Paul Murray's weblog, with news you may have missed and my $0.02 worth on a number of topics.
"You can't make up anything anymore. The world itself is a satire. All you're doing is recording it."
I bet you don't have a friend who's an acupuncturist
E-mail me: pmurray [at] despammed.com
Wednesday, July 28, 2004
A vast journalistic conspiracy unmasked. It's The Order of the Occult Hand, and the Chicago Tribune has unmasked it (and will probably help kill it, as a result). Their mission, successfully completed dozens of times since 1965: sneak the phrase "It was as if an occult hand had..." into their copy and past their editors.
In the fall of 1965, several Charlotte News reporters had been drinking and marveling at a story written by [Joseph] Flanders, [R.C.] Smith wrote in his letter.(via Romanesko)
Bush relies on term paper to pander to Cuban-American voters. Showing the same dedication to "facts" that led us to war in Iraq, George Bush recently accused Cuba of sex tourism, undoubtedly aimed at proving his anti-Castro credentials with Cuban-American voters in Florida. How good are the administration sources? Try a Dartmouth undergrad's term paper found on the Internet and taken out of context. From MSNBC:
More details at The Register.
Tuesday, July 27, 2004
Vote with your dollars. Guess which company gives more money to the Republican party than any other?
"This Land": the inevitable next chapter. You've quite likely seen or heard about the parody of Woody Guthrie's song "This Land is Your Land" featuring animated George Bush and John Kerry figures. (If you haven't, check it out -- it's amusing enough that I've passed it along myself, which is pretty rare.)
Now comes the inevitable next chapter in the story: the company that holds the copyright to Guthre's song is threatening to sue for infringement:
"This puts a completely different spin on the song," said Kathryn Ostien, director of copyright licensing for the publisher. "The damage to the song is huge."Yes, the 64-year-old song is still under copyright. Copyright is virtually perpetual here in the US, lasting for 95 years after the creator's death. Thank you, Congress.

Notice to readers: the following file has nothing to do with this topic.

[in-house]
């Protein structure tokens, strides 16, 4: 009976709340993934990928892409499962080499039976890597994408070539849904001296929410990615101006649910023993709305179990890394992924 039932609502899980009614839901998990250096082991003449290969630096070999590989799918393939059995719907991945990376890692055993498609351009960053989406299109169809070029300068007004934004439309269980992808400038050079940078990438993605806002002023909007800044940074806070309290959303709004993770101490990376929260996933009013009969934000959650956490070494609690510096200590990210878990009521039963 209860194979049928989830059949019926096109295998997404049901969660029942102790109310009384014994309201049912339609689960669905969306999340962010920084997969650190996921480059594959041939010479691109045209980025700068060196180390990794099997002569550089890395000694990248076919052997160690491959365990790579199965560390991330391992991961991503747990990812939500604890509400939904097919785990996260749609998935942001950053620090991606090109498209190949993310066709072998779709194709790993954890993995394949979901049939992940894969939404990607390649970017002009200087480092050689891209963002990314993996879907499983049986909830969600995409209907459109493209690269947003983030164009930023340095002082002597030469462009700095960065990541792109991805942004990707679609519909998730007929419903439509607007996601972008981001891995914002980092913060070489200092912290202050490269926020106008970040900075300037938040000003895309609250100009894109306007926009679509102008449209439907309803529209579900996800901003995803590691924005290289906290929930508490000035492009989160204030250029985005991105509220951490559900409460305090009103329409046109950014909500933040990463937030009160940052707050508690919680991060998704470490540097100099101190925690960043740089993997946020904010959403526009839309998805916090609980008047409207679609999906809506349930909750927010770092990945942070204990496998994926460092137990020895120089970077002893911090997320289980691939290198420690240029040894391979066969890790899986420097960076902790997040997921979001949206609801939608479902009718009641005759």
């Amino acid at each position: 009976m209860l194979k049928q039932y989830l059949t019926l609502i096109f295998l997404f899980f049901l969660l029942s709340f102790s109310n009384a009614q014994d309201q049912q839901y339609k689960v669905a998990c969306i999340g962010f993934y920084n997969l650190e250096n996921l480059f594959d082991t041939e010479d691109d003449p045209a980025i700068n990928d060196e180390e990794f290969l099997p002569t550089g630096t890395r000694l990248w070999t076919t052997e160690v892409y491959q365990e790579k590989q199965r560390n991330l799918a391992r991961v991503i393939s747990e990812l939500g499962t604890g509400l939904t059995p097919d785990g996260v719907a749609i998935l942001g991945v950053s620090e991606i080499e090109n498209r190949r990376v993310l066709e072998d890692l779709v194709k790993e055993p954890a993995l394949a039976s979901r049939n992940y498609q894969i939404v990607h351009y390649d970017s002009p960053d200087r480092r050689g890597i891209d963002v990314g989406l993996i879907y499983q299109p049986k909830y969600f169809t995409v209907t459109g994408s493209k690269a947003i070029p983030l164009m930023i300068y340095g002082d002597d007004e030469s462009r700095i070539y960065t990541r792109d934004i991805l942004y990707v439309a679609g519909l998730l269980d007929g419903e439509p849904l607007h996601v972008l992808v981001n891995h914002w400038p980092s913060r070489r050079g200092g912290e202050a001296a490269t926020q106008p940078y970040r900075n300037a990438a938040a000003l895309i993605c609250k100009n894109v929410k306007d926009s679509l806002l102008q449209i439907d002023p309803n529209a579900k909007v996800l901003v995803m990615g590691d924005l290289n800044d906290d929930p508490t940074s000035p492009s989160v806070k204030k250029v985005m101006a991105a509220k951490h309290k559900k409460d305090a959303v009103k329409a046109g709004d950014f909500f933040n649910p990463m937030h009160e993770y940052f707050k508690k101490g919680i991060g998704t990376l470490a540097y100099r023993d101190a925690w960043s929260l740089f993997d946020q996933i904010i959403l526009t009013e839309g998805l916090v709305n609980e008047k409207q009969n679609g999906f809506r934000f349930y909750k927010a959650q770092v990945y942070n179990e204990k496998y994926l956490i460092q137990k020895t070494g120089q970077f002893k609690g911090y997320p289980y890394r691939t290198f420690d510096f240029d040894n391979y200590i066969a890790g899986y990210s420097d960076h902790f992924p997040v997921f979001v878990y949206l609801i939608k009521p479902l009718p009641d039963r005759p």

As the Electronic Frontier Foundation observes, "If this isn't fair use, it's hard to imagine what is."
Friday, July 23, 2004
Fire the head of the U.S. Copyright Office. Now. There's a horrendous piece of legislation called the Inducing Infringement of Copyrights Act (IICA, or INDUCE Act, S.2560) under consideration in the Senate (thank you, Orrin Hatch and Patrick Leahy). Marybeth Peters, the Register of Copyrights at the U.S. Copyright Office, is even more in favor of it than the predictable Hollywood interests. In fact, she recommends that Congress may need to override the Supreme Court's Betamax decision that legalized VCRs:
While you have carefully crafted this bill to preserve the 20-year-old decision in the Sony case, it may become necessary to consider whether that decision is overly protective of manufacturers and marketers of infringement tools, especially in today’s digital environment. If the Sony precedent continues to be an impediment to obtaining effective relief against those who profit by providing the means to engage in mass infringement, it should be replaced by a more flexible rule that is more meaningful in the technological age, but that still vindicates the Court’s goal to balance effective “and not merely symbolic” protection of copyright with the rights of others to engage in substantially unrelated areas of commerce.Read Ernest Miller's analysis of her statement, which also contains many useful explanatory links. Also, here's a Wired News article about the bill and others who testified, and an earlier article about how the bill may kill innovation.
When someone in government stops serving the public at large in favor of special interests, it's time to remove him/her. That time has come for Marybeth Peters.